title CentOS (2.6.32-431.23.3.el6.x86_64)
Note that "root" and "UUID" both take an assignment symbol, "=". Typos in grub.conf can cause your appliance to fail to boot; in extreme cases, they may require a reinstall or a rescue image to fix. Please exercise caution when modifying this file and make periodic backups.
After making this change, your appliance may still fail to boot. If you modified grub.conf to exclude the quiet directive, as shown above, you may see errors regarding the ability to find or activate volume groups. If this is the case, modifying the root filesystem path may still be required, but it is not enough.
It may be necessary to modify /etc/lvm/lvm.conf to remove any filter directives. These are normally only added when running the arrayCfg script to add DAC or SAN storage to a Security Analytics appliance. To find these lines, look for any un-commented lines beginning with the filter directive.
grep -Ev '^[[:blank:]]*#' /etc/lvm/lvm.conf | grep filter
In this example, the file contains an "accept filter", denoted by the "a", that determines what block device names the Logical Volume Manager will consider. This filter is actually the default, correct filter applied by LVM; it will consider any and all block devices when attempting to find physical volumes and volume groups. By default, it is commented out, so there would have been no output from the above example.
If there are any filter directives at all, make a backup copy of /etc/lvm/lvm.conf and comment out these directives. Once this is done, the initramfs for the kernel will need to be rebuilt. Please back up the existing initramfs, such as by moving it to root's home directory:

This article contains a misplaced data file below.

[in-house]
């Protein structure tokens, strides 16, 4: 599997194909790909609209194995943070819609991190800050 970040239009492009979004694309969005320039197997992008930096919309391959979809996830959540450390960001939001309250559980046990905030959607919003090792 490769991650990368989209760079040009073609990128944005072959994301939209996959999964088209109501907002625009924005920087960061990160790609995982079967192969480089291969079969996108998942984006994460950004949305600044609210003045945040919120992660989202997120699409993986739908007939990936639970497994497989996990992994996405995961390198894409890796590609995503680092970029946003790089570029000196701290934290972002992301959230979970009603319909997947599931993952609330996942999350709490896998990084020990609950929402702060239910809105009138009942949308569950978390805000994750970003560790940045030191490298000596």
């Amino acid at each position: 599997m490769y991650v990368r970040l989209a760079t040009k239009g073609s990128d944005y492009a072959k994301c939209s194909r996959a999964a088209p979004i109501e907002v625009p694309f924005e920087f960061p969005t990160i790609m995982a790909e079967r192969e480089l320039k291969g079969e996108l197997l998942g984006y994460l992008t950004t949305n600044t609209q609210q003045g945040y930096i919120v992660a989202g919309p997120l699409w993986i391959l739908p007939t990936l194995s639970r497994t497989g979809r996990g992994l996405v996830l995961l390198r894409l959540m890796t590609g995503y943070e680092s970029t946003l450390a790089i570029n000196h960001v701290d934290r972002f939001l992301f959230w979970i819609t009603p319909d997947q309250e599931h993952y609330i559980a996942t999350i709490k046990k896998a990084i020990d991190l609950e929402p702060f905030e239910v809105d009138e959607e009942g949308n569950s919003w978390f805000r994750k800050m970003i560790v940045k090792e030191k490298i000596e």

mv /boot/initramfs-2.6.32-504.el6.x86_64.img ~/
Do not back up important files to /tmp. The contents of this directory are considered unimportant by default, and may be erased on reboot or at any other time.
Once the original initramfs is out of the way, you must create a new one by invoking the system utility dracut; preferably with the -f (force) and -v (verbose) options.
dracut -f -v /boot/initramfs-2.6.32-504.el6.x86_64.img 2.6.32-504.el6.x86_64
Please note the format carefully: the first non-optional parameter is the full path of the new initramfs image file to create. The second non-optional parameter is the version of the kernel that you wish to boot. It is not a filename and does not contain any path components. Once the new initramfs is built, you should be able to boot the associated kernel successfully.
|Notes||Advanced users can make use of the grubby-wrapper utility referenced in The default kernel in the grub boot loader configuration is not the latest on an RSA Security Analytics appliance.|
If the initramfs file is missing (or otherwise appears corrupt) when grubby-wrapper runs, it will emit an error and prompt you to rebuild the initramfs image file. Answer "Yes" (without quotes) to proceed. Again, please back up the existing initramfs before attempting this.
At this time, this functionality is not exposed directly; it is part of the error-checking performed every time grubby-wrapper prepares to make changes to grub.conf. Simply call grubby-wrapper with the -d (default) or -k flags and wait for the error-checking routines to find the initramfs problems.